Last weekend, all of the YFU exchange students from all the world that are staying in Austria traveled to Bad Gastein by train to meet up in order to have our beginning of the year orientation. We had an orientation in our home countries before coming to Austria and during our stay here we will have another two: The mid-term orientation and one at the end of the year. Of course, when we get to our home countries we will have another orientation because, according to the previous exchange students, going back is really hard, some even say that it is harder than adapting to the new country.
This is was my experience for the weekend:
My host-dad took me to the train station and left me on the correct platform and I got my train to Wien Meddling, there as I was waiting for my next train, I saw Regina (a friend from México that I actually met at the airport and sat next to on the way to Austria), she told me to get on that train were all the Mexicans were, but my ticket said another time so I didn´t want to risk getting onto the wrong train. So there I was, still waiting for the correct train, as a couple from the USA approached me and asked if this was the right platform and I said yes, and then we had a conversation about how stressful traveling by train is because it is so hard with the different language. I got on the train and saw that in the train there were quite a lot of teenagers, but I didn’t really put much thought into it. I sat down, saw that in the seat next to me were two girls, one was asleep and the other was just listening to music, then, she pulled out a bag that said YFU and I quickly went and asked her if she was an exchange student and was heading the same way as me. It turns out they are from Estonia and yes, they were going to the orientation. After a while i went back to my seat and was just staring at the window, eating my sandwich that Monika (host-grandma) had made me, when suddenly i heard a scream… it was my Mexican friends! (including Regina) We all thought that I was in a different train than them but it was so fun to realise we were in the same one all along. I already knew two of them from the orientation in México but the other four I met at the airport the very same day we travelled here. I had literally seen them once in my life and we were so excited to see each other again.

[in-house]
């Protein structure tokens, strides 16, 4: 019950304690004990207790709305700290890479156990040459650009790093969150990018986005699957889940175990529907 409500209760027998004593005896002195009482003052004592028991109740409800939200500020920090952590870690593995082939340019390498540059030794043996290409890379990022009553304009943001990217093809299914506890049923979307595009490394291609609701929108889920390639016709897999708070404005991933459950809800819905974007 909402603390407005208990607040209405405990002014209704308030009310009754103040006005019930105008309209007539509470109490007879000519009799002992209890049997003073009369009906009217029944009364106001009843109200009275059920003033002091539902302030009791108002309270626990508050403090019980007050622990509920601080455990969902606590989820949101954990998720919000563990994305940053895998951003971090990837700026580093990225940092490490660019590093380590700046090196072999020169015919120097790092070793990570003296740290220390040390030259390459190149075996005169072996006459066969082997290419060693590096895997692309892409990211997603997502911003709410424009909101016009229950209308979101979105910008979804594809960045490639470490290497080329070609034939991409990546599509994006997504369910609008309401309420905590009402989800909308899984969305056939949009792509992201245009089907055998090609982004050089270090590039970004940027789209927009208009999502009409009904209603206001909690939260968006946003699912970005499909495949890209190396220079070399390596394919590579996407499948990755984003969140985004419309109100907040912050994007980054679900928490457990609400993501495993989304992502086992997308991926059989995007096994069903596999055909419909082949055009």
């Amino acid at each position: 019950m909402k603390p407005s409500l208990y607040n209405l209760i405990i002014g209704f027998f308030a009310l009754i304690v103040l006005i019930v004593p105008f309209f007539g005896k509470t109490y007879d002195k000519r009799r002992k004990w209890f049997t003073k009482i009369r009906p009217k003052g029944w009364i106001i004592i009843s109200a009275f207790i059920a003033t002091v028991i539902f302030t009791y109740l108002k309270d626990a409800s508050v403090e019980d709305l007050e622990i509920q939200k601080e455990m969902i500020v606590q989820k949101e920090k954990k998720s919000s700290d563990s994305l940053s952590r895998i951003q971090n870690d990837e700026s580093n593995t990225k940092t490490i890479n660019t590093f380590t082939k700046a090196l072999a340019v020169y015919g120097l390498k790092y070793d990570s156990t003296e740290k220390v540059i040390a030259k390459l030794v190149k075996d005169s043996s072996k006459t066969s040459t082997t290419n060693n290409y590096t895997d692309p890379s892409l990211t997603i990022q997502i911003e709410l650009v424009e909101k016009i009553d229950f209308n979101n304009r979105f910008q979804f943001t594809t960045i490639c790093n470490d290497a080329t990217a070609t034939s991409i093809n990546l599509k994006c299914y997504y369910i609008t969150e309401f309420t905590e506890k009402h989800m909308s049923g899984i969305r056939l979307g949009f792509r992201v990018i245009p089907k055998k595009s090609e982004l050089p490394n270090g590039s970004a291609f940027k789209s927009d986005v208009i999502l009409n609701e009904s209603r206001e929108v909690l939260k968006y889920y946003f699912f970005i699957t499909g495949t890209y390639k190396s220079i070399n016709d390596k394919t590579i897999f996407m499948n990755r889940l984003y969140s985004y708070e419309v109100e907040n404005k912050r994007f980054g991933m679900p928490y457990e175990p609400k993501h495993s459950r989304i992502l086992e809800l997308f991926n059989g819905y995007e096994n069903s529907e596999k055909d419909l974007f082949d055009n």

We got off and saw all the exchange students. They are from Estonia, Japan, Thailand, South Africa, Australia, Italy, Czech Republic, Hungary, Argentina, etc. The YFU organisers checked that we were all present and then we moved on to play a little game “the big fat pony” which is a little energiser were you have to clap and dance.
After that, we walked to the hostal and signed in, got our keys and settled in. My roommates were all girls and they were Estonia, Switzerland and Thailand.
I went down to meet everyone and talk to some people and get to know them a little bit and then more people joined in and it turned into a huge circle. We were told that we had a few hours free so me and my Mexican and Argentinian friends that I had just met went to BILLA to buy a few snacks and then had a little walk. We came across a bridge, river and some mountains and we took some pictures. When we got back, dinner was being served so we ate fish and then hung out some more until we were all tired and went to our rooms.